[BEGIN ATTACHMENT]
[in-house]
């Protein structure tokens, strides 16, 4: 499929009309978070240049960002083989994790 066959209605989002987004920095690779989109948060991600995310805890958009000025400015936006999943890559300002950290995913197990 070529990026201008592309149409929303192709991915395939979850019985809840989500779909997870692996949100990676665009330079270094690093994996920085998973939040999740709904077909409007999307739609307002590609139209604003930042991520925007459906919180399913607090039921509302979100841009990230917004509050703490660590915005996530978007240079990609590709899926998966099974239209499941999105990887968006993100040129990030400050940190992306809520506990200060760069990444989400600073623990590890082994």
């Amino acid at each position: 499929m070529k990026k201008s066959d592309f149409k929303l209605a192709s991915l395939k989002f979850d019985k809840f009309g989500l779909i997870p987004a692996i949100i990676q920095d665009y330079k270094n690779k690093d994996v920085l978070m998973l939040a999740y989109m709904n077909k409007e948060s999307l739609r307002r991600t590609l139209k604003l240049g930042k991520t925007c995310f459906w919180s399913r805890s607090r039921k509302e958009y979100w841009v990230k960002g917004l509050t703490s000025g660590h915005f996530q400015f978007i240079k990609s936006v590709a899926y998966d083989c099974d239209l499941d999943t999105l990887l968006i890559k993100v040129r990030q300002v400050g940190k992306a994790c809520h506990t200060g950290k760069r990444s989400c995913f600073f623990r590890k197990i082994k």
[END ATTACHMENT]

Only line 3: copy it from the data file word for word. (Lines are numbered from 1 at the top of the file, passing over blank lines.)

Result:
């Amino acid at each position: 499929m070529k990026k201008s066959d592309f149409k929303l209605a192709s991915l395939k989002f979850d019985k809840f009309g989500l779909i997870p987004a692996i949100i990676q920095d665009y330079k270094n690779k690093d994996v920085l978070m998973l939040a999740y989109m709904n077909k409007e948060s999307l739609r307002r991600t590609l139209k604003l240049g930042k991520t925007c995310f459906w919180s399913r805890s607090r039921k509302e958009y979100w841009v990230k960002g917004l509050t703490s000025g660590h915005f996530q400015f978007i240079k990609s936006v590709a899926y998966d083989c099974d239209l499941d999943t999105l990887l968006i890559k993100v040129r990030q300002v400050g940190k992306a994790c809520h506990t200060g950290k760069r990444s989400c995913f600073f623990r590890k197990i082994k």